The Dayton Police Department’s Professional Standards Bureau generates information about officers who may have credibility issues in court because of criminal offenses or departmental administrative violations on their records, according to Sheldon’s memo, entitled “Brady rule and Giglio information quarterly report.”
Nine of the Dayton officers listed on the Brady/Giglio report were fired and four resigned pending termination for violations related to untruthfulness and falsification, the memo says.
One other officer was suspended but not terminated, and another is on extended military leave but his disposition is pending.
Police Lt. Kimberly Hall and officer Dakota Delver both resigned in 2020 after being accused of police code of conduct violations, according to the memo.
The Dayton Daily News reviewed both of their personnel files. Delver’s file only had six pages of documents, none of which contained information about his resignation.
Delver told this newspaper he resigned after being investigated for inaccurately recalling an altercation he was involved in.
He said he was not found guilty of lying but he was given the option to resign or be fired.
Delver said he chose to resign and was told he would be able to work at any other police agency.
But Delver said a “dream job” he lined up fell through and other agencies disqualified him for open positions because they learned he was on the city of Dayton’s Brady list. Delver said previously he was unaware such a list existed and the police department told him they didn’t have one.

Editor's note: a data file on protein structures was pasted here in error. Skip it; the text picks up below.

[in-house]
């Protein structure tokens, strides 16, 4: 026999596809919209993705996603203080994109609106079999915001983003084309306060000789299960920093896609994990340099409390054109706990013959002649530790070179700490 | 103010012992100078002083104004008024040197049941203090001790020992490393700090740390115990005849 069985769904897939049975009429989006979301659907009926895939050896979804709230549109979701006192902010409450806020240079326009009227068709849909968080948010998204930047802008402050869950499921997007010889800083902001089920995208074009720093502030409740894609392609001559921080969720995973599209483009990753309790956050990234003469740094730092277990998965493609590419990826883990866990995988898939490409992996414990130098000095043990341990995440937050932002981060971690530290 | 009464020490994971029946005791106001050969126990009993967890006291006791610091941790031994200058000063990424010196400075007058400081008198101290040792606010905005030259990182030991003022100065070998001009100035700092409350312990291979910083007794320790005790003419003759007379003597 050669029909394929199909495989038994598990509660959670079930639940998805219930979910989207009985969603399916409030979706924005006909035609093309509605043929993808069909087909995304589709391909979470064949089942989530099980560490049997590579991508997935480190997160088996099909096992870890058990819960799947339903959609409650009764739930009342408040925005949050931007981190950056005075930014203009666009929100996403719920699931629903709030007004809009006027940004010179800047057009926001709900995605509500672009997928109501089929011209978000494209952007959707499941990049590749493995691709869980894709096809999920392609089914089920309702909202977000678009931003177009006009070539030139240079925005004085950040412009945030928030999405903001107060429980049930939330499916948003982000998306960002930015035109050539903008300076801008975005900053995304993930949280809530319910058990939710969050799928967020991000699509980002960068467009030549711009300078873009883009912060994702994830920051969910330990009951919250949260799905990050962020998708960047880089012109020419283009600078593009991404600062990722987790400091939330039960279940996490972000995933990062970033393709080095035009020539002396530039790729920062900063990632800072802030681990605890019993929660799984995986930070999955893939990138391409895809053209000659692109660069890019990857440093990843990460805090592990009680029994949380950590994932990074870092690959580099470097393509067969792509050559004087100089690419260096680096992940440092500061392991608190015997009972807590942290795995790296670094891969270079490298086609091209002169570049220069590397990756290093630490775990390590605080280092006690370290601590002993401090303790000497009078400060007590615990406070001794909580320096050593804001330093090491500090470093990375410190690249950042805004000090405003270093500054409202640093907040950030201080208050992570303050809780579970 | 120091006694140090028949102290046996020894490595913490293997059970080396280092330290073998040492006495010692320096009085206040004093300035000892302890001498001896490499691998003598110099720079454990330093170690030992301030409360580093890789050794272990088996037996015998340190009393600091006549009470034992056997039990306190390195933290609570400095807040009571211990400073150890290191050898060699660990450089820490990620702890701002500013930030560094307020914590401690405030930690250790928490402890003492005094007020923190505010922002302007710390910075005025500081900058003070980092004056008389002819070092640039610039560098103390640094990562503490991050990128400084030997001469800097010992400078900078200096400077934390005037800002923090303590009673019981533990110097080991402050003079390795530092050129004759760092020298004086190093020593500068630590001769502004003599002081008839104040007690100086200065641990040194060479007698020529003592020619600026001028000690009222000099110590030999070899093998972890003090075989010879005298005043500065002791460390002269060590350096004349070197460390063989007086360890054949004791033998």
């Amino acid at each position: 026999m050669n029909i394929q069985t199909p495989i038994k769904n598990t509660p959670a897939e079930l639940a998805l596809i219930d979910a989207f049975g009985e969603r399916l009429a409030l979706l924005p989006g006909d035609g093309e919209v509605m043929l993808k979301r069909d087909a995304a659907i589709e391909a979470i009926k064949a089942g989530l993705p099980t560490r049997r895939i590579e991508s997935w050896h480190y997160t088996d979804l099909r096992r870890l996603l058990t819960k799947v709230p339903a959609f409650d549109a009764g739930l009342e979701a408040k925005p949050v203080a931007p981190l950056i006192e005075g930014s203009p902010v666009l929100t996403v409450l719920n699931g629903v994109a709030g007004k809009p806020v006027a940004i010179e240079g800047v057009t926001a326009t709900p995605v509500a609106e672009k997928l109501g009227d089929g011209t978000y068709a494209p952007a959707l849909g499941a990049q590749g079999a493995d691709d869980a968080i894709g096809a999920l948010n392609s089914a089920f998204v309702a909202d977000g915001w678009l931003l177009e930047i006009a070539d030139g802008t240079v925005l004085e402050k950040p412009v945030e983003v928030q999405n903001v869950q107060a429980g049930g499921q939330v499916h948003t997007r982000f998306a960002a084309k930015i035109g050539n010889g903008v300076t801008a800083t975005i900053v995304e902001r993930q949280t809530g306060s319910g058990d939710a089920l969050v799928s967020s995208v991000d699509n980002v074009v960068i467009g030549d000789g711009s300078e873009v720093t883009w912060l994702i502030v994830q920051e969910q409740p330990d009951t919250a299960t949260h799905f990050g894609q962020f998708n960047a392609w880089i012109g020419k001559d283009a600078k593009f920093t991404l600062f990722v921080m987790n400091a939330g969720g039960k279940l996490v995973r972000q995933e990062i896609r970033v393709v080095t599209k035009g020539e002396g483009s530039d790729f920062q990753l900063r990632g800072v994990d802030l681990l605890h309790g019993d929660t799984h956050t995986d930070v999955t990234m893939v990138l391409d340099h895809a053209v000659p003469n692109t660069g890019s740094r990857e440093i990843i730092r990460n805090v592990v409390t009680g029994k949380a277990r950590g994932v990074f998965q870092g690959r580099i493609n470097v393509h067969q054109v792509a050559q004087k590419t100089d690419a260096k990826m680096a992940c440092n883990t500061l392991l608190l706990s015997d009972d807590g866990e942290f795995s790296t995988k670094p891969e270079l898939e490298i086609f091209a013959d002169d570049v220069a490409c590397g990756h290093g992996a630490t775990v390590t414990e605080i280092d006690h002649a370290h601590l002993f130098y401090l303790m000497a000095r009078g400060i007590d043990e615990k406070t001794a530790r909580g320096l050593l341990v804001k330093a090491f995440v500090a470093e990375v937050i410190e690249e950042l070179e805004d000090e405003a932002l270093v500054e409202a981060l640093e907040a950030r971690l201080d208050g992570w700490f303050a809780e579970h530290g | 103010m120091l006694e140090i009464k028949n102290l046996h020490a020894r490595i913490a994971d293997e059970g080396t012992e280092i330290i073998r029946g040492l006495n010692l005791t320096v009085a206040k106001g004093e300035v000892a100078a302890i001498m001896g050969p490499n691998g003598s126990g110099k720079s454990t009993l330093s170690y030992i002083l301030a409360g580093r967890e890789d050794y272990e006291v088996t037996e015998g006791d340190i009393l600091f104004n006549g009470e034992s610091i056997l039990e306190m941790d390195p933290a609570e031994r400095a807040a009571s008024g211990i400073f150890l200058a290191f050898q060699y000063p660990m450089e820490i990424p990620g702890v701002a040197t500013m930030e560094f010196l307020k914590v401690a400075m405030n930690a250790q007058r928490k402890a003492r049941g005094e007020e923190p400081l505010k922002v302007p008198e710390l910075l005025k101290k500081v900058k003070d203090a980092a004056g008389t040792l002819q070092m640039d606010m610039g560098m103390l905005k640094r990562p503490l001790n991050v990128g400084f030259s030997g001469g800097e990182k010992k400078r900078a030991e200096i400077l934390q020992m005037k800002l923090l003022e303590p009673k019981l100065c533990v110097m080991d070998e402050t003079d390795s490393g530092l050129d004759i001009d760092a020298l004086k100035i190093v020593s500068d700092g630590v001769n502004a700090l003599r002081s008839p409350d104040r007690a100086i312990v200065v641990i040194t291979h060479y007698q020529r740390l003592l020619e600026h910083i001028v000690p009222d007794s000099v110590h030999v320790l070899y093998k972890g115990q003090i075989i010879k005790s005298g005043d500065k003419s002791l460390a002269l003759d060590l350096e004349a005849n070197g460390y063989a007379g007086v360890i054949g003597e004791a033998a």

“I only resigned in hopes to continue working in law enforcement and I was lied to,” he said. “I do wish to move forward with a lawsuit for this.”
In June, Lt. Kim Hill, who was the highest ranking black female on the police department at the time, signed a separation agreement after being charged with a variety of civil service violations, according to disciplinary documents in her personnel file.
Hill was accused of giving false statements during an investigation this spring into whether she drove her city vehicle home for extended periods during the work day, the charging document states.
Hill allegedly was absent from her assignments for more than 90 hours over the course of about 20 days between March and April, and also she allegedly missed entire shifts multiple days in a row.
Hill filed a federal discrimination lawsuit against the police department a few years ago, alleging unlawful mistreatment. Her lawsuit was dismissed, but she appealed.
Hill’s separation agreement says she will agree to dismiss the appeal.
Hill’s attorney did not return a request for comment, but the separation agreement also says Hill agrees not to make any statements to the press.
Firings, resignations in 2019